We visited Hoven on the way from the north of Lofoten to the south. The mountain is easily visible from far away as its surroundings are unusually flat for Lofoten standards.

The hike is the easiest we did on Lofoten. The views are nice but not spectacular – if you are short on time, feel free to skip this hike. We parked at the paid golf course parking, right next to the Hoven trail head.

We believe that the area around Hoven is a good place to spot whales and other fish, but did not see any ourselfs. Still, bring your binoculars.

South of Lofoten

The south of Lofoten is more touristy but, from our perspective, even more beautiful and breathtaking than the north. The hikes to Ryten, Reinebringen, and Offersøykammen were our favorite ones. Do not miss them!

Sunset at Lofoten Beach Camp, one of our recommended camp sites in our Lofoten hiking itinerary.

A good base for exploration is Lofoten Beach Camp, where we stayed. It is by far the largest camping ground we saw on Lofoten but also offers lots of room and is nice and modern. It is well located and you can watch the sunset at the beach.


1.5h, 3km, 800m total elevation gain, easy/medium difficulty

View from Offersoykammen, a top hike of our Lofoten hiking itinerary.

The hike to Offersøykammen is among the best in terms of effort/reward-ratio. It is comparably short and easy, yet very rewarding with a fantastic 360° view from the top. Watch out for the small, heart-shaped lake.

Parking is possible for free at a public parking nearby (with free toilet). From there, you can follow the road to the trail head.

Haukland Beach & Vik Beach

Not too far from Offersoykammen, there are two particularly beautiful beaches: Haukland Beach and Vik Beach. Both offer crystal clear and turquoise (and cold!) water with a fine, sandy beach.

Photo of Vik Beach

We preferred Vik Beach over Haukland Beach because it was less crowded. There is a designated parking area at Haukland beach, which was full when we arrived. For reaching Vik Beach, you can park at one of the small parking spaces at the side of the road. While we enjoyed Vik Beach the most, there are many beautiful beaches in Lofoten and we do recommend to just stop and get out of the car at the many nice beaches you will pass as you drive around Lofoten.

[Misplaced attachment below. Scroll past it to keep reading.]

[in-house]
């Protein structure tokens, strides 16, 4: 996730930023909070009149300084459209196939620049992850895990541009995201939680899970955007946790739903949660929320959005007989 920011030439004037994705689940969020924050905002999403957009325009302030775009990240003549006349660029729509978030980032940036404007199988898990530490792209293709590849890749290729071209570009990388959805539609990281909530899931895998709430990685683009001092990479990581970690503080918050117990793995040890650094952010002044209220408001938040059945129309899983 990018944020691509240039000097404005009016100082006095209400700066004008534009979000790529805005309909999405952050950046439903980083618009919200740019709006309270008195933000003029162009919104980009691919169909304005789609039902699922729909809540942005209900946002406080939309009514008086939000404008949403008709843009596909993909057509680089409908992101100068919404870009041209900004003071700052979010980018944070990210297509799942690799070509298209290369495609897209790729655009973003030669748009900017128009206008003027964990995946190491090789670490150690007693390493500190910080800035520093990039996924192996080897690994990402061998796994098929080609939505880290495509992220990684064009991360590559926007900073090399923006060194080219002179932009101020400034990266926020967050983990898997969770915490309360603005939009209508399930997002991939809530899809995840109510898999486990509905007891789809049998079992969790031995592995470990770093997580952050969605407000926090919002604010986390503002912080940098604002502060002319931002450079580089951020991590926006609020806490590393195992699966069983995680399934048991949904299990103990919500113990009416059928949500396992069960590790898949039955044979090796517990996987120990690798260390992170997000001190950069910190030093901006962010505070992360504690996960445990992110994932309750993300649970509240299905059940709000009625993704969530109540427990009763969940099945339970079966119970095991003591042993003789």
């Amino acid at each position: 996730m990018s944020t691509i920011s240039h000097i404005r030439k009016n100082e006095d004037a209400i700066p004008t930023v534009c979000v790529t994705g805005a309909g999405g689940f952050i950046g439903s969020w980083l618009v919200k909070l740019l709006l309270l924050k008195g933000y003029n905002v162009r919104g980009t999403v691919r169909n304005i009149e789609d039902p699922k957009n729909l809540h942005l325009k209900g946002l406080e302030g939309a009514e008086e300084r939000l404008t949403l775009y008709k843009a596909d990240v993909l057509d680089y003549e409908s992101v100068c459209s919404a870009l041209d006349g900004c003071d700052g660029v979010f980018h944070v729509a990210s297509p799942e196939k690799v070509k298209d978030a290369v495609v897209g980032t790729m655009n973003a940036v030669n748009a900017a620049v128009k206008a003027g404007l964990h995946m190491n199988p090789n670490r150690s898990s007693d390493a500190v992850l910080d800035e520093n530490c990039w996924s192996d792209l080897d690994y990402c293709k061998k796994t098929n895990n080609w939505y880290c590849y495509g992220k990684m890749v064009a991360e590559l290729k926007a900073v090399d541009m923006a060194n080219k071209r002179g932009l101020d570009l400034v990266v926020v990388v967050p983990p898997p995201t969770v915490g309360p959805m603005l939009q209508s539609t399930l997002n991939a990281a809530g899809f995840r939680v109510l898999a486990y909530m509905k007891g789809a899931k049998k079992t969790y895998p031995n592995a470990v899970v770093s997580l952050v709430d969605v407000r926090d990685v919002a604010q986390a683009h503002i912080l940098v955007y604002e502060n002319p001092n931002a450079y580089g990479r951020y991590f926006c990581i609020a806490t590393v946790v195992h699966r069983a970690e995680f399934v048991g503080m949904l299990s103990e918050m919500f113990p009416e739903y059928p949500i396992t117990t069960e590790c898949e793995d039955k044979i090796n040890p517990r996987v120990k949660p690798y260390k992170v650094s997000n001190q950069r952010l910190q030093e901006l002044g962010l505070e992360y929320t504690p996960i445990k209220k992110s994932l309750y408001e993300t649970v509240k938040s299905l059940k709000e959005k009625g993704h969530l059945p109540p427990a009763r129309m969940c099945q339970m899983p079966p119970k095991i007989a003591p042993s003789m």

Kvalvika Beach & Ryten

4h, 11km, 1500m total elevation gain, medium difficulty

The hike to Ryten and Kvalvika Beach is best started from the paid parking here. From there, it is roughly 1.5h to the top of Ryten, where you will have a very nice view over the ocean and onto Kvalvika Beach with its turquoise water. It is also a great spot to watch the sunset.

Sunset from the peak of Ryten.

Kvalvika Beach is only accessible by foot and a popular place for free camping. The descent to the beach was surprisingly difficult after sunset but definitely doable. Spending the night at the beach was a really nice experience.


Reine is typical nice, small village in Lofoten. During the day it is possible to walk around the old, red fisher huts at the end of the town; in the evening the area is closed as it belongs to a hotel and the huts are rented.

Photo of Reine with Reinebringen in the background. A favorite in our Lofoten hiking itinerary.

We also very much recommend a kayak tour around Reine if the weather is nice. It is a different and unique perspective onto the nice landscape and the clear, blue waters. We did our tour with Reine Paddling and enjoyed it very much.

Photo of our kayak trip in Reine with view onto Reinebringen


1.5h, 5km, 1000m total elevation gain, easy/medium difficulty

Photo from Reinebringen over Reine. Do not miss this part of our Lofoten hiking itinerary.

Reinebringen is arguably the most popular hike in Lofoten and rightfully so: The views from the top over the Reine village are really beautiful! There are stairs all the way from the trail head up to the viewpoint, making this hike quite accessible and easy.

We parked at one of the paid parking spots in Reine (with a free toilet in the shop where you pay). If you drive a bit further, there are slightly cheaper ones but without free toilets. Do also visit the village of Reine while you are here.


The small village with the funny name “Å” (pronounced “O”) is located at the southern tip of Lofoten, at the end of the scenic route E10 that goes through all of Lofoten. From the free parking at the end of the road (including free toilet), you can quickly walk to the center of Å.

Last stop in our Lofoten hiking itinerary: The small village Å

The small, historic center of Å feels a bit like a museum: There are many red fisher houses, small shops, and many tourists. It is still worth walking through the streets and trying the cinnamon buns at the museum’s café.

If you follow the path from the parking into the other direction, you quickly reach a very nice and very accessible view point over the coast.

Hopefully, this Lofoten itinerary is a helpful for inspiration and planning your trip. We hope you enjoy visiting Lofoten & Senja just as much as we did!

Feel free to check out our other hiking and travel itineraries, too 🙂